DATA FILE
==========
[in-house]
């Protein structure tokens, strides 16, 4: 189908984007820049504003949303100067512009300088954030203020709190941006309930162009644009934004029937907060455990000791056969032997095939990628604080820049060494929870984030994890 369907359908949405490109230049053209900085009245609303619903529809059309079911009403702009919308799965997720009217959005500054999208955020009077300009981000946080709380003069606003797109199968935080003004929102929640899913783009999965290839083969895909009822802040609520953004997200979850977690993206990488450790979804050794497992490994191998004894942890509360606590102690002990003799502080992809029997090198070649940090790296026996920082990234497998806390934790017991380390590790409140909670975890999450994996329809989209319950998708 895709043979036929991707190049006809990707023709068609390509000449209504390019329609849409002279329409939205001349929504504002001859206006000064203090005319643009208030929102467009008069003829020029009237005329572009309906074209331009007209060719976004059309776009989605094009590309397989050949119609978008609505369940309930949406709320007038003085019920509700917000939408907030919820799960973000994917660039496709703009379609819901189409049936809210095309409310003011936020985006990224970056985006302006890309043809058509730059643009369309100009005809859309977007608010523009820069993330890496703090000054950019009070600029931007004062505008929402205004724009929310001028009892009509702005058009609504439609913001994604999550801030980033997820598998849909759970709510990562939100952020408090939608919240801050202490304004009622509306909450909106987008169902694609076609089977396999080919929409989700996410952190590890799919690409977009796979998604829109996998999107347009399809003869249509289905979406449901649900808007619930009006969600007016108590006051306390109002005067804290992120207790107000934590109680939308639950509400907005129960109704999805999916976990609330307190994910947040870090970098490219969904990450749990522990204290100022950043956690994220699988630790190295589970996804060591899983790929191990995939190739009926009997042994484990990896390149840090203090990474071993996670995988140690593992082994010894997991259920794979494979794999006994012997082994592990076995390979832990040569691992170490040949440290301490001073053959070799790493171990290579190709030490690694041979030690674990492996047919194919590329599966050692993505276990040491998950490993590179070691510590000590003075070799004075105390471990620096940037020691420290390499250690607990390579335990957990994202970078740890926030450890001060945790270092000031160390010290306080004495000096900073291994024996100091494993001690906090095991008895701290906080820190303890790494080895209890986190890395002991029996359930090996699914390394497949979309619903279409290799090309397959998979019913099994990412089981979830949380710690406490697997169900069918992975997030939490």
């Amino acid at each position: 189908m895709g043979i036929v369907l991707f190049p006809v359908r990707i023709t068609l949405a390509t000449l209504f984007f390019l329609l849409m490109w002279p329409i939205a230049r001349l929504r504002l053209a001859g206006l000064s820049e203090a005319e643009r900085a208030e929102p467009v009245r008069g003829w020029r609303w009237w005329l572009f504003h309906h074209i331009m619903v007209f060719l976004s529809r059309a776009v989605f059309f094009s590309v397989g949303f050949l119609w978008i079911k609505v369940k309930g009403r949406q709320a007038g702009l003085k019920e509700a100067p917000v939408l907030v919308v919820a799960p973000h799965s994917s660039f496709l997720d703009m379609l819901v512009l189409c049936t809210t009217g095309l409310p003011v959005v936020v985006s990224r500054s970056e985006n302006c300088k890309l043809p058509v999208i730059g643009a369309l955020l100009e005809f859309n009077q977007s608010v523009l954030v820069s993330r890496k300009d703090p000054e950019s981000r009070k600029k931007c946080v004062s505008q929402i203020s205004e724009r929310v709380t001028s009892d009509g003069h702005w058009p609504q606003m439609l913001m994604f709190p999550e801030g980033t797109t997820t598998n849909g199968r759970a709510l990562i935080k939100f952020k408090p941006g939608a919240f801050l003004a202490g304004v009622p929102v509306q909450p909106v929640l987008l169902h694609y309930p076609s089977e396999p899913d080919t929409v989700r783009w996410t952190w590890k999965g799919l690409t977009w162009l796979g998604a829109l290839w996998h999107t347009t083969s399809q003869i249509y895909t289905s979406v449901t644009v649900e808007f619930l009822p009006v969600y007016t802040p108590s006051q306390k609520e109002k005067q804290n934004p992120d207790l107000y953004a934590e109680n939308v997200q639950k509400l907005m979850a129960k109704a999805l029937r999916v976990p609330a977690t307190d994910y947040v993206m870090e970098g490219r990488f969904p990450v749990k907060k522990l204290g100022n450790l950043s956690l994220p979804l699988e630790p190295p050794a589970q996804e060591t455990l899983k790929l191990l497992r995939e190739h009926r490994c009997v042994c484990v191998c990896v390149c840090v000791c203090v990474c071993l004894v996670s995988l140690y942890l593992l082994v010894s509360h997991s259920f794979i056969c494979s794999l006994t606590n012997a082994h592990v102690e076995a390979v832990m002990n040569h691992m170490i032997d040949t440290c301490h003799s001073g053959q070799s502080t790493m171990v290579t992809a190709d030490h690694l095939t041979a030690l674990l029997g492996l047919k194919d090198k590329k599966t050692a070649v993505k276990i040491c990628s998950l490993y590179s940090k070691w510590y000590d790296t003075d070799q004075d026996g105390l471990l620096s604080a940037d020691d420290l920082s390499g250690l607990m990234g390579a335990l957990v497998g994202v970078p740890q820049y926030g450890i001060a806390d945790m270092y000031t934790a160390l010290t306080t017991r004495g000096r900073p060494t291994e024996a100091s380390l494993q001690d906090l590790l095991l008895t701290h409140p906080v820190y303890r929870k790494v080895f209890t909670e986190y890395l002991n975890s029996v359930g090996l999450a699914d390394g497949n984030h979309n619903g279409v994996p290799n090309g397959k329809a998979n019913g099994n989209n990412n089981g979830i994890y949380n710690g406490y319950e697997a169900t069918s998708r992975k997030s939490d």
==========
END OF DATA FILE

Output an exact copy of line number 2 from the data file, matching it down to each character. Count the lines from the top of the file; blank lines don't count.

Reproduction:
């Protein structure tokens, strides 16, 4: 189908984007820049504003949303100067512009300088954030203020709190941006309930162009644009934004029937907060455990000791056969032997095939990628604080820049060494929870984030994890 369907359908949405490109230049053209900085009245609303619903529809059309079911009403702009919308799965997720009217959005500054999208955020009077300009981000946080709380003069606003797109199968935080003004929102929640899913783009999965290839083969895909009822802040609520953004997200979850977690993206990488450790979804050794497992490994191998004894942890509360606590102690002990003799502080992809029997090198070649940090790296026996920082990234497998806390934790017991380390590790409140909670975890999450994996329809989209319950998708 895709043979036929991707190049006809990707023709068609390509000449209504390019329609849409002279329409939205001349929504504002001859206006000064203090005319643009208030929102467009008069003829020029009237005329572009309906074209331009007209060719976004059309776009989605094009590309397989050949119609978008609505369940309930949406709320007038003085019920509700917000939408907030919820799960973000994917660039496709703009379609819901189409049936809210095309409310003011936020985006990224970056985006302006890309043809058509730059643009369309100009005809859309977007608010523009820069993330890496703090000054950019009070600029931007004062505008929402205004724009929310001028009892009509702005058009609504439609913001994604999550801030980033997820598998849909759970709510990562939100952020408090939608919240801050202490304004009622509306909450909106987008169902694609076609089977396999080919929409989700996410952190590890799919690409977009796979998604829109996998999107347009399809003869249509289905979406449901649900808007619930009006969600007016108590006051306390109002005067804290992120207790107000934590109680939308639950509400907005129960109704999805999916976990609330307190994910947040870090970098490219969904990450749990522990204290100022950043956690994220699988630790190295589970996804060591899983790929191990995939190739009926009997042994484990990896390149840090203090990474071993996670995988140690593992082994010894997991259920794979494979794999006994012997082994592990076995390979832990040569691992170490040949440290301490001073053959070799790493171990290579190709030490690694041979030690674990492996047919194919590329599966050692993505276990040491998950490993590179070691510590000590003075070799004075105390471990620096940037020691420290390499250690607990390579335990957990994202970078740890926030450890001060945790270092000031160390010290306080004495000096900073291994024996100091494993001690906090095991008895701290906080820190303890790494080895209890986190890395002991029996359930090996699914390394497949979309619903279409290799090309397959998979019913099994990412089981979830949380710690406490697997169900069918992975997030939490």